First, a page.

Disappearing Jobs

Upton Sinclair, the author of The Jungle, and a renowned journalist from the early 20th century, once said that “it is difficult to get someone to understand something when the continuation of his livelihood depends on him not understanding it.” This is a profound, but simple, truth.

Whole industries and marketplaces, and often political and social paradigms, depend on people willfully denying reality. In health care, the stubborn myth is that more care is always better care. This myth enables health care providers to make more money, not have to make tough end-of-life decisions, and appear to be giving the patient what he or she wants.

Excessive care often puts the patient in worse position than if no care were given. Many drugs are ineffective and have negative side effects. In certain cases, aggressive cancer treatments shorten life. Surgeries not only do not correct the problem for which the surgery is done, but create other complications. The Dartmouth Atlas Survey, which was created by Dr. John Wennberg, has demonstrated over several decades that there is no relationship between the intensity and cost of health care across regions and the health outcomes. It often happens that we spend more and get less for our money.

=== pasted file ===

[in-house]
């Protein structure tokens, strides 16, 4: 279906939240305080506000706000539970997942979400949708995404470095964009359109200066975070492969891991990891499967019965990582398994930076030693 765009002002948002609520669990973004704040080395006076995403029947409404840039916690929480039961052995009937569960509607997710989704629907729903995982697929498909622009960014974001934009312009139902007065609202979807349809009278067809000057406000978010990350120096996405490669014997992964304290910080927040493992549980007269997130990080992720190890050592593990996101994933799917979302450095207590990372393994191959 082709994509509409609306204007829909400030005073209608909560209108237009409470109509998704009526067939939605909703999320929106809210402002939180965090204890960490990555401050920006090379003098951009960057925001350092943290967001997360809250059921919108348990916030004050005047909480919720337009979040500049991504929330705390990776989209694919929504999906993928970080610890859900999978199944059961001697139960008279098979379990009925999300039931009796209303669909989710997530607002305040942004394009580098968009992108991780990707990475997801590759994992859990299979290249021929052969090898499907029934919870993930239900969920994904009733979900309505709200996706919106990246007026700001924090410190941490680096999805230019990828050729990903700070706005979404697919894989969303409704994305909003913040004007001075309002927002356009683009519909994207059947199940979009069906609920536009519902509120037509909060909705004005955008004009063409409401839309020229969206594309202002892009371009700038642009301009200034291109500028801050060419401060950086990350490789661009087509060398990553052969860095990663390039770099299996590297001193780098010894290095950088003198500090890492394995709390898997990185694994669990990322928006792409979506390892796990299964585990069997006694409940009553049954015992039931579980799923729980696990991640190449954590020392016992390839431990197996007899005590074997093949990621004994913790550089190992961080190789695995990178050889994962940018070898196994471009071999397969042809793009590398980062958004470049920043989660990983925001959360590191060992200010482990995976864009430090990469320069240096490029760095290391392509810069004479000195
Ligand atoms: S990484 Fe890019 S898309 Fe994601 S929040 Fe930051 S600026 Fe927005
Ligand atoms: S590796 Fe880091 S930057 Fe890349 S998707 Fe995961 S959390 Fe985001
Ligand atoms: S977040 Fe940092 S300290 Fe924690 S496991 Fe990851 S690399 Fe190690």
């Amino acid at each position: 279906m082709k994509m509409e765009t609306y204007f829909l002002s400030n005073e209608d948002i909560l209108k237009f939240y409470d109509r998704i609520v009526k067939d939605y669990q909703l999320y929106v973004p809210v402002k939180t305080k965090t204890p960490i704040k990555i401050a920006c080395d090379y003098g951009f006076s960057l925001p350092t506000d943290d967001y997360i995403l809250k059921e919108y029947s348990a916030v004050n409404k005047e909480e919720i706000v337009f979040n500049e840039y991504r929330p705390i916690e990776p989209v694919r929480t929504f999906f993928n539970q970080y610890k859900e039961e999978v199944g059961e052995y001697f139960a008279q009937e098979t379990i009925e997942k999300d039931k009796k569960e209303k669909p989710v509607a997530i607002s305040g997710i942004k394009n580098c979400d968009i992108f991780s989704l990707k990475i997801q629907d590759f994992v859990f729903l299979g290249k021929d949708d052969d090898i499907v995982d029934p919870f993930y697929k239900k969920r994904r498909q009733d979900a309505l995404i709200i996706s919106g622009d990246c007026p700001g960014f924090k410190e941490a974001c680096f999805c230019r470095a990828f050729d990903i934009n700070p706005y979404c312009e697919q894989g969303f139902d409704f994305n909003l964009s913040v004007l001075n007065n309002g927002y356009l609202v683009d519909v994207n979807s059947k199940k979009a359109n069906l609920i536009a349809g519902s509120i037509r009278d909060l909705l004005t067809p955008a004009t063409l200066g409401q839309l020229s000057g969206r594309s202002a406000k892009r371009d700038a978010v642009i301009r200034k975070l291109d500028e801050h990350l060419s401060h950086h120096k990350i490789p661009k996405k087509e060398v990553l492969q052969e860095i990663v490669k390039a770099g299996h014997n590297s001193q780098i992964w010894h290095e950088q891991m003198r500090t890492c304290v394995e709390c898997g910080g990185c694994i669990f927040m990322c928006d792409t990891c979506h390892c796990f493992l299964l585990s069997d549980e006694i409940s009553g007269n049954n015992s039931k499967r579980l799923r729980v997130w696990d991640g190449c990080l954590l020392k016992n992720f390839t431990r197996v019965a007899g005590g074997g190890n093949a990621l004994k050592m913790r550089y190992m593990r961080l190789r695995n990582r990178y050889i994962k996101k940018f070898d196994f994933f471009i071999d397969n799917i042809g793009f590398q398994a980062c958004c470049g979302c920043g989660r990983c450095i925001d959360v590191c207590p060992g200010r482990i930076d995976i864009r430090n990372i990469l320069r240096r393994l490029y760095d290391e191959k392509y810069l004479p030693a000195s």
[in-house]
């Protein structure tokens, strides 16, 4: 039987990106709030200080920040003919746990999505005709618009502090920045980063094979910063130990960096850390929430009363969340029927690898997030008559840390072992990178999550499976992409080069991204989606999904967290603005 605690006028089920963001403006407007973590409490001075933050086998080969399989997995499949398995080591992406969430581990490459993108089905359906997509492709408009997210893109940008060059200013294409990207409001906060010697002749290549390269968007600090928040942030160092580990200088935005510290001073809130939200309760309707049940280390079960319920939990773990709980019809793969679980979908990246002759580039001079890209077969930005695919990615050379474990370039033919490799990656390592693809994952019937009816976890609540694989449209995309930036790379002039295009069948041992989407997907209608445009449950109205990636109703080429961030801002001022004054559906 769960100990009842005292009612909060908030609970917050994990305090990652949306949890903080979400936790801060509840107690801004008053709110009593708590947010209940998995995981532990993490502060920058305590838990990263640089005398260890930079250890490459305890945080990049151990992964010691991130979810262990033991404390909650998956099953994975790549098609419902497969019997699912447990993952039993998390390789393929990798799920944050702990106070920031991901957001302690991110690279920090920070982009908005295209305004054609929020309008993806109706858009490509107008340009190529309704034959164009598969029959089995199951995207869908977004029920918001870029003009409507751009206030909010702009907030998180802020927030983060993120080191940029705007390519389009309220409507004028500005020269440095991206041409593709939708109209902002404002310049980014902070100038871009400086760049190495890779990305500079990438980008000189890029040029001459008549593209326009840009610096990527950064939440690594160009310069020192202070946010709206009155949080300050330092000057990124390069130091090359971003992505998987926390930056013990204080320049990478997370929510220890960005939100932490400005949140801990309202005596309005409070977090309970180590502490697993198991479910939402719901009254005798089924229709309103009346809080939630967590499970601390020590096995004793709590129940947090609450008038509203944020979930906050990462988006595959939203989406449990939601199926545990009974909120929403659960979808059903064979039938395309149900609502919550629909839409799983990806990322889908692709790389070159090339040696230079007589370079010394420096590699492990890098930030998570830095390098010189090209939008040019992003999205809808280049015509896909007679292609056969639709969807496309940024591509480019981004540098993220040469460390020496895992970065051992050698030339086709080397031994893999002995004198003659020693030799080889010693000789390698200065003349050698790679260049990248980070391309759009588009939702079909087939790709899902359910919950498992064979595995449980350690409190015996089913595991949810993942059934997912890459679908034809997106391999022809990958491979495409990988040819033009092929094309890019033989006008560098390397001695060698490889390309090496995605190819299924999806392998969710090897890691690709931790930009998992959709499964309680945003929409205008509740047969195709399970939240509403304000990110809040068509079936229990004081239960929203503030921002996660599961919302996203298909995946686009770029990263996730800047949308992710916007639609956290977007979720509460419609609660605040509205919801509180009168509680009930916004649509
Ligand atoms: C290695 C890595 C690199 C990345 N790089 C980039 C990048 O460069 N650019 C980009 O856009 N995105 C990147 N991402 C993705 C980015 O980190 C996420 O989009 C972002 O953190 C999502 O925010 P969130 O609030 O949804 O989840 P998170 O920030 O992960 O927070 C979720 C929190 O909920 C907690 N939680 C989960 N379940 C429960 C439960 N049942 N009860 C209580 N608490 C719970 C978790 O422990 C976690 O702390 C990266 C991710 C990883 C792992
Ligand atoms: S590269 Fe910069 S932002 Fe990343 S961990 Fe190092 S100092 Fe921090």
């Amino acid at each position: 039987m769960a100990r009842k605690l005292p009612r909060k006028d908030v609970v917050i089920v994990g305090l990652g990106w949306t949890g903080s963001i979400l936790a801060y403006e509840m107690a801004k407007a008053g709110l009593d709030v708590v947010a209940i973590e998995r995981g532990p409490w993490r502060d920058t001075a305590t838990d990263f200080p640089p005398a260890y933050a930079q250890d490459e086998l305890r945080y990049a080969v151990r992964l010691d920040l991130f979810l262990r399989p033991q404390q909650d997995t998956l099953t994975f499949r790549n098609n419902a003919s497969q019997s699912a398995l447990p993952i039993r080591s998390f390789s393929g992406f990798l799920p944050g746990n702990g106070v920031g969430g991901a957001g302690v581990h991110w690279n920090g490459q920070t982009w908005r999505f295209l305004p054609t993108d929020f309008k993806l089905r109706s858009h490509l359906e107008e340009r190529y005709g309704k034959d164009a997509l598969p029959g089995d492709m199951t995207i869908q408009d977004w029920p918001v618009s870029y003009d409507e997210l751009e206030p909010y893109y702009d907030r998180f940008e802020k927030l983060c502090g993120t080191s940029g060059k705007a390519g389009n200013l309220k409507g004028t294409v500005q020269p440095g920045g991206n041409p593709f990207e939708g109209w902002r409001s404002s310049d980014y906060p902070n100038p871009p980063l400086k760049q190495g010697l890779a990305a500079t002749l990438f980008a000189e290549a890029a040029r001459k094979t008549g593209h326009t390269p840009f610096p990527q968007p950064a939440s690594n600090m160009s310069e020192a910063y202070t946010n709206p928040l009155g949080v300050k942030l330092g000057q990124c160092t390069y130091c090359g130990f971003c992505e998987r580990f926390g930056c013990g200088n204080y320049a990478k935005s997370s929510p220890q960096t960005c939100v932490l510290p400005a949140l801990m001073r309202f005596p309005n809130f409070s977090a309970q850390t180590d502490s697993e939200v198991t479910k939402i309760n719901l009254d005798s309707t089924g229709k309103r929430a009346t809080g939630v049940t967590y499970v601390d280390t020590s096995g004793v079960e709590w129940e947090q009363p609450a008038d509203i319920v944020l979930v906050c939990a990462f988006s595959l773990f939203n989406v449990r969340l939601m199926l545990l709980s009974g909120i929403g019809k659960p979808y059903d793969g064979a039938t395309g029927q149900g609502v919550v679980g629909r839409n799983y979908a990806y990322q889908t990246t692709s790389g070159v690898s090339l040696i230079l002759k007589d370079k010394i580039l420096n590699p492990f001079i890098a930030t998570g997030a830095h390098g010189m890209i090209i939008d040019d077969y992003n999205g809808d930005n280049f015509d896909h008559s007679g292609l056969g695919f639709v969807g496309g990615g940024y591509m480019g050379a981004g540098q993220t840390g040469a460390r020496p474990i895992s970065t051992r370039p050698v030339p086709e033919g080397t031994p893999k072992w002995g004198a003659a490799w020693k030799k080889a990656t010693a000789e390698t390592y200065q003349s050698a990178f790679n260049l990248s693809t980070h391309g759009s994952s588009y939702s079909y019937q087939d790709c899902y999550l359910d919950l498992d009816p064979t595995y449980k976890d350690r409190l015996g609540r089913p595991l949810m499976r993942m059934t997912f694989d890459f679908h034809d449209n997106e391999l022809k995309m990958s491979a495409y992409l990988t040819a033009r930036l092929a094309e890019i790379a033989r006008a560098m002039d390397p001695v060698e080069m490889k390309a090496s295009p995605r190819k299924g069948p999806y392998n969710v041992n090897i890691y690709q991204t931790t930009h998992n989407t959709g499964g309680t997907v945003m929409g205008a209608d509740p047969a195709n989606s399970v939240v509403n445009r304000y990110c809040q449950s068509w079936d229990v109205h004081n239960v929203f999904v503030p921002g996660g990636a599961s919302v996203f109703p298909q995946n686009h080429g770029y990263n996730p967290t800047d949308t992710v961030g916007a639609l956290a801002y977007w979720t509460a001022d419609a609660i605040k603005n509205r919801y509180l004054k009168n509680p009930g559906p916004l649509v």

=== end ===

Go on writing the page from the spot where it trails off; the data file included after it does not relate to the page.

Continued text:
We willfully deny this self-evident truth, because, if we acknowledged it, we would have a health care system with different winners and losers. Many high-cost health care regions would lose revenues and jobs. More painful end-of-life conversations would have to take place. Society as a whole would be far better off, but many individuals would have painful readjustments.

Similarly, in the film industry, there is a deeply imbedded view that commercial success for films is totally random. It is best reflected in how many people have interpreted a famous quote by William Goldman, an author and Academy-Award winning screenplay writer: “In the end, nobody knows anything.” Goldman meant to point out that making commercially successful films is an art, rather than a science, and that there are no guarantees of success.

His thoughtful observation has been distorted into a view that commercial success is totally random. This view of success as being random is insidious because it denigrates the value of intelligent planning and execution, as opposed to the seat-of-the-pants decision-making many people make. It turns every filmmaking endeavor into the equivalent of playing the exceptionally low-odds Powerball lottery. It also justifies making no significant changes to what intelligent film industry executives know is an unsustainable business model.

The unpredictability myth enables some to resist any changes in business practices that would increase predictability and likelihood of success. Companies like Epigogix, which offers predictive modeling on film screenplays, and Opera Solutions, for which I am an advisor, which provides data analytic solutions for increasing the yield on film recommendations to customers, prove that, while results can never be guaranteed, the odds of success can be significantly improved. There are many film industry executives who have developed extremely workable and intelligent business models, but what has made them successful has not been universally understood or copied.